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Can parapsychology supporters convert to skeptics?

Does it happen that so called “believers” in the paranormal and psi convert over time and become skeptics? Apparently, yes. And two interesting cases of such changes in personal position regarding parapsychology comes from people who actually took the time and energy to actually study it actively. The two people are Dr. Susan Blackmore (read her article from New Scientist from 2000 First Person – Into the Unknown) and Louis Savva (read his article from 2006 Why I Quit Parapsychology). They both started as believers and then, after actively studying and experimenting, came to the conclusion that no psi effects exist.

And more recently, the great blog Science is a method, not a position wrote a post Don’t set an impossible bar… where the author writes that going after finding the prove for psi may lead to the results of Susan Blackmore and Louis Savva. He writes:

I’d also suggest additionally that if one’s goal is primarily to “prove” psi or spiritual reality and “defeat” materialism once and for all one might well find oneself walking down the path tread by Susan Blackmore and Louie Savva, and ending up in the same place as they did. Because that kind of motivation does not seem to be correlated with fostering psi phenomena.

I wonder if myself with my Psi Experiments website will come to this? I sometimes feel that it might happen, as much as I’d like it not to be.





  1. Topher’s comment, as he also mentions Dean Radin, who I am also acquainted with, is well taken. You obviously are more serious rather than flippant about the realm and study of psi and paranormal capacities. Be advised: there is a very essentially connected condition of doubt and inconsequence, trying to choose the best terms… that links to the study of the field of subconscious related phenomena. This is more commonly a factor re: psi than in relation to the UFO/ET phenomena, which, if you study the relevant aspects, has some direct correlation to psi. The latter subject relates often, in a cultural world that wants to stay predominately material and economic, in material objects that offer photographic evidence which is typically viewable for sensational gratification. Psi does not have this component of fascination, however it would add to the context of ‘verification’.
    As a serious point to note. For decades MUFON and many independent authors sought to ‘change the tide’ of skepticism about UFOs by offering better evidence to ‘authorities’ (scoffing academics and debunkers). Finally, for the last couple decades, eventually, the tide of emphasis changed. People now publish and present evidence based simply on what they have discovered in their own specialty or subcontext. But, recalling the tangible difference I mentioned above, this subject revolves around experiences between fleeting observations, with or without tangible evidence all the way to personal interactions with ‘something’ that continues to interact with us.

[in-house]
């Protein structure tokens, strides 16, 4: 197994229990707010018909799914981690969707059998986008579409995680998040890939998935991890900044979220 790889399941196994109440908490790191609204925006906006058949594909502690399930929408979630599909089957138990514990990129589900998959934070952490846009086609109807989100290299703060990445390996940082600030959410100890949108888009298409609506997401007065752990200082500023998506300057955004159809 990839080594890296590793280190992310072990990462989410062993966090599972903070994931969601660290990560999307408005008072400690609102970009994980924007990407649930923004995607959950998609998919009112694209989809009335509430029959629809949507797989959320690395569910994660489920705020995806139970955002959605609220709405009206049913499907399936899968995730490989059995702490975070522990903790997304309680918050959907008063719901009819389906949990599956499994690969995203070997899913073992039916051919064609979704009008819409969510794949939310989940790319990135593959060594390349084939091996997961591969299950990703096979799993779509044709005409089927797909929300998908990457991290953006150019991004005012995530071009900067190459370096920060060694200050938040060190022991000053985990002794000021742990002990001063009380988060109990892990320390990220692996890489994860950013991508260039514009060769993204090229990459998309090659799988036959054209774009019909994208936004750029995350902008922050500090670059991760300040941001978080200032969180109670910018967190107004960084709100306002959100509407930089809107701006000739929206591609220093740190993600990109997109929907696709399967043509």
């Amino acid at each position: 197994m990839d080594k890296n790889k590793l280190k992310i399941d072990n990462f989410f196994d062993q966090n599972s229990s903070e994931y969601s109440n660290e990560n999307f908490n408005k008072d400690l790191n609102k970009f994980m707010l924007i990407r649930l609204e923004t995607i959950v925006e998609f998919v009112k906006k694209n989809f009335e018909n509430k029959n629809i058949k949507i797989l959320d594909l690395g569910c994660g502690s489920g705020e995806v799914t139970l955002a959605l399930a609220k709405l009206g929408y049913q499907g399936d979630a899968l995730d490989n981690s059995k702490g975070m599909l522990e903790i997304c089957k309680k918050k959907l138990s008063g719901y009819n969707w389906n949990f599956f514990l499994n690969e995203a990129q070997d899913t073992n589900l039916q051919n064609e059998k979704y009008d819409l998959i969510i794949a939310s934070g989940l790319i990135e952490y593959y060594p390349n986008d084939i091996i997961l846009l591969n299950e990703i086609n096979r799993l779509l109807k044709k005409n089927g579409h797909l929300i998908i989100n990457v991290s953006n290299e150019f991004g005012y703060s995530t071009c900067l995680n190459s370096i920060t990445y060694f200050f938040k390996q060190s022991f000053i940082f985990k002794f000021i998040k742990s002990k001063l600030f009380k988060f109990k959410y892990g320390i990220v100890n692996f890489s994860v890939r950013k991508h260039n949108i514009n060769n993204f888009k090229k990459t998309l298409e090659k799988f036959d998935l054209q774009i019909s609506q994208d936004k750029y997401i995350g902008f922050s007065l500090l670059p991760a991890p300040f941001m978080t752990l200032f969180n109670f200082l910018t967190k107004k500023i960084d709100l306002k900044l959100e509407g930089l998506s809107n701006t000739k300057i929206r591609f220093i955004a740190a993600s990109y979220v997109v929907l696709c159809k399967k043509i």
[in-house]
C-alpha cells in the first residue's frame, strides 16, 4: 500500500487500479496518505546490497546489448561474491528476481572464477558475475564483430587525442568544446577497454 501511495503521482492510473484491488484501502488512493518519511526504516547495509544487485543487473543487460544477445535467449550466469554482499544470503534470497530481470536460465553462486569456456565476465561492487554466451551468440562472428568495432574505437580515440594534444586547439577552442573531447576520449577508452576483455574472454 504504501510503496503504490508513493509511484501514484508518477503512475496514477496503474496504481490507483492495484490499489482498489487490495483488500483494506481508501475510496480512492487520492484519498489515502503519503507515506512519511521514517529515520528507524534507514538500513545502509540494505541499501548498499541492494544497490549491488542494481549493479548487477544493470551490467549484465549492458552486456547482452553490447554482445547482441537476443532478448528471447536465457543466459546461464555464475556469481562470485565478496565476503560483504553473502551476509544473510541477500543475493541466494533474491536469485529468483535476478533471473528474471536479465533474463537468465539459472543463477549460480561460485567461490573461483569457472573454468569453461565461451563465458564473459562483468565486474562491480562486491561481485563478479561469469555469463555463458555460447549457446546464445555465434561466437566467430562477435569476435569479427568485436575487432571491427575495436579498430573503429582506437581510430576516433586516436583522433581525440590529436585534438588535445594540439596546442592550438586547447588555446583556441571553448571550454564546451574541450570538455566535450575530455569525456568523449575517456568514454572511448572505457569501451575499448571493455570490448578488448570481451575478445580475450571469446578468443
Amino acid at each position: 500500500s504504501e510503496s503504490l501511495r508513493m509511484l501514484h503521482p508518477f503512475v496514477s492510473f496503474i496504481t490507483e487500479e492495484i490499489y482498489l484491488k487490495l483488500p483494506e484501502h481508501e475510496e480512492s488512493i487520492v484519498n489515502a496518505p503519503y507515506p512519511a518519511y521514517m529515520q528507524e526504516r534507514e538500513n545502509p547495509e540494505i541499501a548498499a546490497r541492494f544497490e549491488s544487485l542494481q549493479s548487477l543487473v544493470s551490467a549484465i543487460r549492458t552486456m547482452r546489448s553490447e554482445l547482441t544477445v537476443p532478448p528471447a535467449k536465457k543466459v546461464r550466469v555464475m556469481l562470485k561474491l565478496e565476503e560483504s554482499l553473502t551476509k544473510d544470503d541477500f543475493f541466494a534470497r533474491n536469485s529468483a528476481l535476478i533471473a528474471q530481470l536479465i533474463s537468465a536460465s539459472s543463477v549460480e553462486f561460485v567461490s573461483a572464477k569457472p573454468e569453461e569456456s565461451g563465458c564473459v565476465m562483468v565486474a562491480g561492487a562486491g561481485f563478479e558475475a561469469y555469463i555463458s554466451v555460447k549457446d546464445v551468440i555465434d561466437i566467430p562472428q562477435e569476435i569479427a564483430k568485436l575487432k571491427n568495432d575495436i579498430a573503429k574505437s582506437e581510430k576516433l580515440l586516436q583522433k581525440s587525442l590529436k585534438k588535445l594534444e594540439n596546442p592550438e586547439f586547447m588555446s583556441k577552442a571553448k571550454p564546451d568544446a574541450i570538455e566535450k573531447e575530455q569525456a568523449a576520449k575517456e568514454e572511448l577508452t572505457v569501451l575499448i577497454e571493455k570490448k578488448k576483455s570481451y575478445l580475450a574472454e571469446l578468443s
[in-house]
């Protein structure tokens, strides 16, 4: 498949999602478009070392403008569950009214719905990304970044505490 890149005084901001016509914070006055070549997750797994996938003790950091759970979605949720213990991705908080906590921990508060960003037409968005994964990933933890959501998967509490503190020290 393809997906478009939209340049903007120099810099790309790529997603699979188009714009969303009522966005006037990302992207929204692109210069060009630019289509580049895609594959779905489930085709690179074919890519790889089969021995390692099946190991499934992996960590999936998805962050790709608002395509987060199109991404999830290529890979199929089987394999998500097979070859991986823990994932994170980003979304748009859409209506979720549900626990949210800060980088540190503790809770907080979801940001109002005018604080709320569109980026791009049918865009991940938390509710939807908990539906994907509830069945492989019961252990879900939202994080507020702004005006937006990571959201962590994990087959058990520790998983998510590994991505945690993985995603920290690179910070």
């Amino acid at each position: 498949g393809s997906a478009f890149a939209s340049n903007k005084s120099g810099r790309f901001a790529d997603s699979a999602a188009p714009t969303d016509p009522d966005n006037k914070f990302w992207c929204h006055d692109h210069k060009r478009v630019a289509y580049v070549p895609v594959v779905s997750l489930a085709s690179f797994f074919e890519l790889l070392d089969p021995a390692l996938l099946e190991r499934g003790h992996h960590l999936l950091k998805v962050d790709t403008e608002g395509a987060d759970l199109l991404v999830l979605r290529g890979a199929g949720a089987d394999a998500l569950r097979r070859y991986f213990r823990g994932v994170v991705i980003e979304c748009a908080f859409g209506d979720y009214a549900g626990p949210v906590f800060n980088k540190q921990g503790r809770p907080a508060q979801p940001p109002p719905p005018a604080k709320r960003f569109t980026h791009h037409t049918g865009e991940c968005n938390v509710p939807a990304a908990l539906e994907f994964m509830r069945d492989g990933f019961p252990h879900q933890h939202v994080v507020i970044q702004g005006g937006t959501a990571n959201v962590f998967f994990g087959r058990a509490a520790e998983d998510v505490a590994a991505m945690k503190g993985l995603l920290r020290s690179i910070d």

Psi is much more subtle. But the root of the problem in gaining, or losing, credibility lies at a deeper level than the tangibility of evidence. There is in the mentality of most all societies a desire to emphasize the rational and ignore (suppress, if you choose) the intuitive. Maybe this relates to the desire of the subconscious to remain ‘in the dark’. Not a subject for here, even though important to reckoning with the roots of psi.
    So if one has an incentive to ‘do psi’ and chooses first to ‘validate it’, seeing the controversy as a minor obstacle, then that person may not long remain focussed psi. People generally say they want to know various things about many topics but we live in a realm of ever greater information overload and promotion. To know more of the truth is less attractive to people in general than to be patronized, entertained and placated. That’s how we ended up with the current people in the White House. So this issue has world impact.
    If the person exploring psi is already functional socially anyway but is fascinated by the occult or hidden side of things and wants to understand more of reality than most choose to, and realizes that about him/her self… then fine. That person will likely see ‘more of the trees while also noticing the forest emerging from the haze’.
    I believe what I’ve written will not seem to be of much ‘help’ to you in the moment. I also believe that if you save it and read it again in a few months, and in another few after that.. it will then seem more valuable.
    Blessings ‘on the path’, Henry

  2. Yes, some people who start out with a belief in the paranormal (and more who start out with a belief in the supernatural, who may *call* their belief “paranormal”) come to lose that belief. Others who start out disbelieving in psi phenomena end up believing in it (both Dean Radin and myself, for example, fall in that category).

    I don’t think that a desire to produce objective proof of the reality of psi is particularly likely to cause one to switch from “believer” to “disbeliever”. Someone who has come to believe in psi more as a matter of self-image and based on what they fully know to be very weak personal experience, and embark on a personal campaign of attempting proof for self-aggrandizement, rather than as a scientific task to arrive at the truth, *are* likely to change camps.

    I don’t know anything about Louis Savva, but this certainly fits Susan Blackmore (just read her autobiography). Personally I don’t know anyone who has gone from being a believer in psi based on a strong evaluation of evidence (either personal or experimental) who has “switched sides” though I know some who have dropped out of active involvement because of societal pressures.